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In depth: What's the most annoying question you can ask an antivirus company?


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In depth: What's the most annoying question you can ask an antivirus company?

Introduction

Infosecurity Europe (better known as Infosec), one of the biggest security events around, is over for another year.

The show features everything a security fan could desire, from live demos to testing out security products - but one of the most satisfying aspects is being able to put your questions to hundreds of security professionals stationed on every stand and corner.

We're used to bringing you deep insights on TechRadar Pro, but we're also interested in what's ticking off the industry from time to time, so continue reading to find out what's really been grinding security vendors' gears at Infosec 2014.

1. "How do I remove the Heartbleed virus from my computer?"

Listen up, now: Coca-Cola didn't invent Santa Claus, Lemmings aren't suicidal and the Heartbleed Bug definitely isn't the reason your PC is running slow.

The OpenSSL flaw that means cyber thieves can nab your valuable information from infected servers has caused a lot of panic in recent weeks. It's also generated a lot of misinformation that's resulting in some baffling questions currently being put to security vendors, as Jack Daniel, Technical Product Manager at Tenable Network Security, explains.

"If you Google 'Heartbleed virus' or enter it into Twitter, you'll find thousands of hits, but a lot of it is misinformation," he says. "People are still going around saying misinformed stuff like 'my computer's acting funny - I think it's the Heartbleed virus'. I have friends who are struggling with understanding it - that sort of confusion doesn't help people the problem."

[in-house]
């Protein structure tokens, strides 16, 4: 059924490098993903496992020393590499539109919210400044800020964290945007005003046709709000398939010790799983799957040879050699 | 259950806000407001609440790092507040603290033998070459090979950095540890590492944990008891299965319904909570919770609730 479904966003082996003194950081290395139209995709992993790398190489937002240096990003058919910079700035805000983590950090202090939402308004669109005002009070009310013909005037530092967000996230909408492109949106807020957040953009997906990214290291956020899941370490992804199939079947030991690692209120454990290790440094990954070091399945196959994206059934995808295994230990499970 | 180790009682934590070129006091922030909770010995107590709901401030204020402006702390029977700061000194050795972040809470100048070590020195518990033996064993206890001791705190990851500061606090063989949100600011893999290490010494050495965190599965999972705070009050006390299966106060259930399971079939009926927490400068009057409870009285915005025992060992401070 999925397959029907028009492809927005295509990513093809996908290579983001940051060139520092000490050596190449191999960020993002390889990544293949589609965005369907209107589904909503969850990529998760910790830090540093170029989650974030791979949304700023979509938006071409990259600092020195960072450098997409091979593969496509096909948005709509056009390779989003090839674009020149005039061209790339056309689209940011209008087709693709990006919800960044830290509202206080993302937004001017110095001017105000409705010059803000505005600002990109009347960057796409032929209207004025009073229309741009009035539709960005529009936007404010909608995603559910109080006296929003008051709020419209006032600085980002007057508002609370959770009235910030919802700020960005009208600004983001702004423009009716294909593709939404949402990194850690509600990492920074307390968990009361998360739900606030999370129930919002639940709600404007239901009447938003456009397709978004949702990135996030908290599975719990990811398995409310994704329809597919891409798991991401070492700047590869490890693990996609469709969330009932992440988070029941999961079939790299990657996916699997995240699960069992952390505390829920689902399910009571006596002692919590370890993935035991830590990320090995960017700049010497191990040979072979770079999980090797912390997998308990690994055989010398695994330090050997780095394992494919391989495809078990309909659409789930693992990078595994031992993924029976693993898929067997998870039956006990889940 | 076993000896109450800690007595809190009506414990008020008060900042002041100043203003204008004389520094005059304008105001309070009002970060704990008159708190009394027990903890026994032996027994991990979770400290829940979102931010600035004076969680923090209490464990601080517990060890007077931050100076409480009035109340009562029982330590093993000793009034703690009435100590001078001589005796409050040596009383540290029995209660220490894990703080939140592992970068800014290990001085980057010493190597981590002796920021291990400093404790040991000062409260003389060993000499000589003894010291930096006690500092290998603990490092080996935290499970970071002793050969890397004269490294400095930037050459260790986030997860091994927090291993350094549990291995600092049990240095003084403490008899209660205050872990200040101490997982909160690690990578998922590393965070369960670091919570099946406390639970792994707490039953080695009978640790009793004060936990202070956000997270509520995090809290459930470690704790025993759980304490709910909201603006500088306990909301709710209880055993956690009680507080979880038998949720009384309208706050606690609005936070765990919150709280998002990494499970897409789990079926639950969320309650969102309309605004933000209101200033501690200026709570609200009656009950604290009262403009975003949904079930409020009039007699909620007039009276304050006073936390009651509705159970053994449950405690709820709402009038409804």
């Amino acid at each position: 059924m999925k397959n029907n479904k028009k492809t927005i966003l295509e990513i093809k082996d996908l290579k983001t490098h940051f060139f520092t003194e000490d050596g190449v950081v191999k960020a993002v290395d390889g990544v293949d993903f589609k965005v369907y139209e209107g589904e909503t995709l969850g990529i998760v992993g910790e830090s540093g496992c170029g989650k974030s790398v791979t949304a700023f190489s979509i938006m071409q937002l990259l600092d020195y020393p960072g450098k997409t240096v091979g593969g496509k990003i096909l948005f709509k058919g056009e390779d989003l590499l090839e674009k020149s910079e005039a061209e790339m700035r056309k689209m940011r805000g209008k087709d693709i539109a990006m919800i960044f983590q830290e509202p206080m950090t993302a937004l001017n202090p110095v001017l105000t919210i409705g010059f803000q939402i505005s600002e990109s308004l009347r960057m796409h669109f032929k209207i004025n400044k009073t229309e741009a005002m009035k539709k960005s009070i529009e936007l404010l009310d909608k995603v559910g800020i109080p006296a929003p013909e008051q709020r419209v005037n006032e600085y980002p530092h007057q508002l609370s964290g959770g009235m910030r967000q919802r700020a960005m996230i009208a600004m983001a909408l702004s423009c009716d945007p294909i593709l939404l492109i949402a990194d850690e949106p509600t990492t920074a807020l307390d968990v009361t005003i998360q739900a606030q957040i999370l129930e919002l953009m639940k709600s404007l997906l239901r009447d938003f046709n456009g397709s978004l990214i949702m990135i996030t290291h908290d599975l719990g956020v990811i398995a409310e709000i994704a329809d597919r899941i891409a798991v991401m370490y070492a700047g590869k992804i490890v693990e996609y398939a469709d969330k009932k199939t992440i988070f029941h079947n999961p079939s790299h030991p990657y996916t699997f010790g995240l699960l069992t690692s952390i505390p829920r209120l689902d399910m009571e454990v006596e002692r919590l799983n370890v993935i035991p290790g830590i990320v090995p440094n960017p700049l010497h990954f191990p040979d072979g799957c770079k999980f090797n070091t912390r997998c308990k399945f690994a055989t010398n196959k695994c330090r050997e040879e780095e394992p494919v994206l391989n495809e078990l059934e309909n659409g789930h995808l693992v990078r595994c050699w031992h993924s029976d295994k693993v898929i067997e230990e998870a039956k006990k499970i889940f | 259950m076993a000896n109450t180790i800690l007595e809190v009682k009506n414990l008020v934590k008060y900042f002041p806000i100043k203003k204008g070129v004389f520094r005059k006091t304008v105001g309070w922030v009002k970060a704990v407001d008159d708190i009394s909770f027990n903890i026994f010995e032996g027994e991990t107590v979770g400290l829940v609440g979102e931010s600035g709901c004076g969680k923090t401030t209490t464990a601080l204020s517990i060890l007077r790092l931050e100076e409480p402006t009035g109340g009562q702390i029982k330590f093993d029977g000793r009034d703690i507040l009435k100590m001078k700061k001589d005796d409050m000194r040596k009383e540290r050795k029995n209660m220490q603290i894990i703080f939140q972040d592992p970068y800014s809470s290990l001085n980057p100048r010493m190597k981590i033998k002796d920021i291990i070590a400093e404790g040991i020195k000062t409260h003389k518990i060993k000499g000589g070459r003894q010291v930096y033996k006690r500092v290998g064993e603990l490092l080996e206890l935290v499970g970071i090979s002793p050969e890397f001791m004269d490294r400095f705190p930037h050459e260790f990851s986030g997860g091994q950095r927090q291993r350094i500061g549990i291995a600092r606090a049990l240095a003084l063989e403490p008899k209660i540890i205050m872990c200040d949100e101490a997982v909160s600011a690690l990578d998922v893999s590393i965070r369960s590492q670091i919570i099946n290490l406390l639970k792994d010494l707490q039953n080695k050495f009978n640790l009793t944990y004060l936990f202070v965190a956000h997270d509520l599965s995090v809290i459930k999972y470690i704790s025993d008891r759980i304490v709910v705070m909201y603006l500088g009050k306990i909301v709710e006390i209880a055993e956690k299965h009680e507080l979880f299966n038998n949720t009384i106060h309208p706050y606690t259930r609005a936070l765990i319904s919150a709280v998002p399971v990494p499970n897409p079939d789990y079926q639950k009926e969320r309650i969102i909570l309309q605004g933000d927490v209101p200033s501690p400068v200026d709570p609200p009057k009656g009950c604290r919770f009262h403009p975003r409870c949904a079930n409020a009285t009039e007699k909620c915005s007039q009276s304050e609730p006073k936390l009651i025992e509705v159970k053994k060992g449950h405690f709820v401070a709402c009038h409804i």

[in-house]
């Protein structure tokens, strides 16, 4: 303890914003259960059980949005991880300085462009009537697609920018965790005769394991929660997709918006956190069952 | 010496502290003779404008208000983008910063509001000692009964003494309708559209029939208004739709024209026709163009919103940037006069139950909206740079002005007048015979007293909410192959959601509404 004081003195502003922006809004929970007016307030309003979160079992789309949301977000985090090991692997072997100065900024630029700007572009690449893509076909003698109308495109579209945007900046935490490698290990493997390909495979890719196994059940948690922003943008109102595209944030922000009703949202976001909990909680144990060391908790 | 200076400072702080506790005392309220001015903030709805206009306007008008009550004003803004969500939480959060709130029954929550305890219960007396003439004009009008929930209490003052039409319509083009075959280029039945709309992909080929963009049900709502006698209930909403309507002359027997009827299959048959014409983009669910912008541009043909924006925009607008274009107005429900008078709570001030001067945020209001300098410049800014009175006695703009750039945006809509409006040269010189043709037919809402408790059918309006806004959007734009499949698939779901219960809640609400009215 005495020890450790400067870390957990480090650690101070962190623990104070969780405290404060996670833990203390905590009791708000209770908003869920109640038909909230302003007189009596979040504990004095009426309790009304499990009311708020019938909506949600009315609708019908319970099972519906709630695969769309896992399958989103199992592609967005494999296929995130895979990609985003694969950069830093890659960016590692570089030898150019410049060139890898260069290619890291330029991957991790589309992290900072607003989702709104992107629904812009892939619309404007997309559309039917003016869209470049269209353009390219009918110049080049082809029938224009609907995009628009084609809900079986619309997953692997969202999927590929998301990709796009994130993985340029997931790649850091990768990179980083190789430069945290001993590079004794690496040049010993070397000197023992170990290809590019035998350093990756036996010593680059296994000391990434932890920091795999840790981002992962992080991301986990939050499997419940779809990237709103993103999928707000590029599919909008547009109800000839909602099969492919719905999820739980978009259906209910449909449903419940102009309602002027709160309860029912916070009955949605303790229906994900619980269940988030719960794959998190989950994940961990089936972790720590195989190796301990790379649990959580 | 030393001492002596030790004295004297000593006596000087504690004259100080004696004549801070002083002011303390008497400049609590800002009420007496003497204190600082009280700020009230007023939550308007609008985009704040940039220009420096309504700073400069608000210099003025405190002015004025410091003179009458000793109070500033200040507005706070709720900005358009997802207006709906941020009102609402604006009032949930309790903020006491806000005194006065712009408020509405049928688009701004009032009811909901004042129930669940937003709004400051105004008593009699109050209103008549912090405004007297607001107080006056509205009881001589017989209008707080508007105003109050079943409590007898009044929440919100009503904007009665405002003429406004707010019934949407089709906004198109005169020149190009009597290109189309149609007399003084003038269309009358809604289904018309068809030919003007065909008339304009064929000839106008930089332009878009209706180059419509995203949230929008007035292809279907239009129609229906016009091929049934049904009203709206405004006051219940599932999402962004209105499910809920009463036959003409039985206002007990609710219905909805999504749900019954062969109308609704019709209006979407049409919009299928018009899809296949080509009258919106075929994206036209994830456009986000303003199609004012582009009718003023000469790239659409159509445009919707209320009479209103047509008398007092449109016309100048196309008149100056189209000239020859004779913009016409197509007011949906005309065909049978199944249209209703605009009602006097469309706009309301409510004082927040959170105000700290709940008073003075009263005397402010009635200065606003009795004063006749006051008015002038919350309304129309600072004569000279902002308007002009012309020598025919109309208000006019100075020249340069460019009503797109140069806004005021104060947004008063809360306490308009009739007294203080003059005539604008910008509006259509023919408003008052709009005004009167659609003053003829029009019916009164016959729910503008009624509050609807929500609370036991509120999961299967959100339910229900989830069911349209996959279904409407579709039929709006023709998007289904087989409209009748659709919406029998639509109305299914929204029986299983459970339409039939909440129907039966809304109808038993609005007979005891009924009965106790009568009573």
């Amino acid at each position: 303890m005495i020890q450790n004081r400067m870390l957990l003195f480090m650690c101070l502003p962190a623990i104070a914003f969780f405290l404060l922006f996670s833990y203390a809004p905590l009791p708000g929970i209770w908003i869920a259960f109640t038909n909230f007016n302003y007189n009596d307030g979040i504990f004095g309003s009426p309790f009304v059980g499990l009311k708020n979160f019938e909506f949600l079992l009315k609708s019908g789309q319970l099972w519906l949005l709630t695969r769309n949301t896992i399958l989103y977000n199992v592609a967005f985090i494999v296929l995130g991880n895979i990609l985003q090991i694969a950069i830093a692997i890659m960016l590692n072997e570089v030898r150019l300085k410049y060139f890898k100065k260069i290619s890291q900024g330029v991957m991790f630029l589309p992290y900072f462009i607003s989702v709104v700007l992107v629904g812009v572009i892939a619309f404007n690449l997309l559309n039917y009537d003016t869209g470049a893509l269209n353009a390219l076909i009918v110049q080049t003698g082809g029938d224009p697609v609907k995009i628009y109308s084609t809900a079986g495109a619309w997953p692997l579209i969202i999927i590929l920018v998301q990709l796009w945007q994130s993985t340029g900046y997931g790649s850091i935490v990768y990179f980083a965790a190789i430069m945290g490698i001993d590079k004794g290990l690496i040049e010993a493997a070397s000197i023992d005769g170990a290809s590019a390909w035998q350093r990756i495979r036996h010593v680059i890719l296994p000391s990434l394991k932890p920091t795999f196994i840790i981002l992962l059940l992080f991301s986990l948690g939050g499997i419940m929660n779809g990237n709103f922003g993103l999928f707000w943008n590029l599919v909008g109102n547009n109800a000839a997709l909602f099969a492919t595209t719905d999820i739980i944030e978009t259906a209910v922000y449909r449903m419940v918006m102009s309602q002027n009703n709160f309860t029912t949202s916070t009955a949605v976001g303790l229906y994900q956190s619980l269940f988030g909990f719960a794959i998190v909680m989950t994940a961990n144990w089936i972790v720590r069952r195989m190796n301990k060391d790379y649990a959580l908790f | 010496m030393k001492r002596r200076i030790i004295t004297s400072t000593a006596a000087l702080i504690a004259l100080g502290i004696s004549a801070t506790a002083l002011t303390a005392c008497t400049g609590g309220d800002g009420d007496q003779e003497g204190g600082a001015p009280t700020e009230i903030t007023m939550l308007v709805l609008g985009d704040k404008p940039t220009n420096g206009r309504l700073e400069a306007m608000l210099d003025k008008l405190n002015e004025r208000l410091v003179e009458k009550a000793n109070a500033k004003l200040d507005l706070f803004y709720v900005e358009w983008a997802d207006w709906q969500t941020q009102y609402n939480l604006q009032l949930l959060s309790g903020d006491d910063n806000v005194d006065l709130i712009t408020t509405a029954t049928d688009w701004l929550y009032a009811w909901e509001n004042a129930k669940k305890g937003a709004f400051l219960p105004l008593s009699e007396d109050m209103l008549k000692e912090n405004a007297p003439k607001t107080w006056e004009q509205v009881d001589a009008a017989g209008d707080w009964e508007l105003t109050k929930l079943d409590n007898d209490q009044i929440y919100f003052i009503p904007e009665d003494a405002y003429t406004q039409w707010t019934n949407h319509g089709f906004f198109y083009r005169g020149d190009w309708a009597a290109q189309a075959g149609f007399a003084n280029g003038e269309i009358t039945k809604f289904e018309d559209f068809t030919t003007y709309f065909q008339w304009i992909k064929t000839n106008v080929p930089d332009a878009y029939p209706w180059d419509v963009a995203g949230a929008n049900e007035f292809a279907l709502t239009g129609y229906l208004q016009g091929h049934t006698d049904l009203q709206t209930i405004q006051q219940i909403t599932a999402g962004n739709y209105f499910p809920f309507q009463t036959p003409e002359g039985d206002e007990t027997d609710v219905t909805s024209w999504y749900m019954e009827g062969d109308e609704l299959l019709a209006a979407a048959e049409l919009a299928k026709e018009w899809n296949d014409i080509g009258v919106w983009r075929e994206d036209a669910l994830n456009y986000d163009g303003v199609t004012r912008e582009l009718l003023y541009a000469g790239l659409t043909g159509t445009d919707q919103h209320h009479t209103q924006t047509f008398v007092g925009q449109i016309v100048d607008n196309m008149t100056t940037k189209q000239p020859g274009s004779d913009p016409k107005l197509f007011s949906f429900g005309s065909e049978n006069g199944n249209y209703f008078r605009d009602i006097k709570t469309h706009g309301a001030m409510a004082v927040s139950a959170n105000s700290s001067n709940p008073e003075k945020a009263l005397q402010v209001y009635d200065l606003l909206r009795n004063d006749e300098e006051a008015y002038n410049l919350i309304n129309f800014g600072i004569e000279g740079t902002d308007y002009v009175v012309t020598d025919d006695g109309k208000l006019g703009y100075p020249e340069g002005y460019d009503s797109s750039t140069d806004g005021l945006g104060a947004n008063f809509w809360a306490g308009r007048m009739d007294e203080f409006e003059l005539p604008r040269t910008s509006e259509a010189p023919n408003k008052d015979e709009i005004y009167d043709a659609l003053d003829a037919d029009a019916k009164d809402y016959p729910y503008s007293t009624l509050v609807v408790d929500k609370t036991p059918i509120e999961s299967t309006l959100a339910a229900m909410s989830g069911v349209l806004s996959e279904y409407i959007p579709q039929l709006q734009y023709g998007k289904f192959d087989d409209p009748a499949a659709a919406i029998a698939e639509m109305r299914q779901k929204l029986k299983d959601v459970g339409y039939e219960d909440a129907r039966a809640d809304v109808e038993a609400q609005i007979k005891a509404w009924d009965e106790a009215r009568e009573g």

Daniel reckons that cable news channels are particularly to blame for spreading nutty untruths.

He continues: "When the first Snowden story broke I was at a trade show and somebody had printed out a picture of Edward Snowden at the hotel's business centre with a sign saying they could've protected the NSA from Snowden.

"No. No you could not."

2. "All of this cyber warfare stuff is just like the Bond movies! Right?"

Despite what the movies tell you, hackers aren't middle aged, scar-faced megalomaniacs from Russia hell-bent on world domination (you'll get the odd one or two, granted). Cyber crime is serious business that costs millions to counter and shouldn't be glorified, ok?

Paul Dwyer, Director at Mandiant, gets kind of annoyed at the number of people who fail to see the real-world dangers of cyber espionage and instead treat it like it's been lifted from the pages of an Ian Flemming-penned Hollywood blockbuster.

"People think that it's almost entertaining as opposed to asking, 'does this happen in the real world'?" he says. "People see it as a Bond Movie - it's almost think they can't connect with cyber espionage stories as they don't live in China or Russia - but it doesn't matter where you are. I actually have to tell them that this stuff is real.

"In particular, people think malware is overhyped, that it's just the industry trying to impress people with even more vast numbers and different variants of malware. The point people miss is that it only takes one piece of malware to destroy a business."

3. "Why are you all the same?"

A question that cuts deep, the question of why security vendors are all the same as each other can ruin even the most hard-faced researcher's day.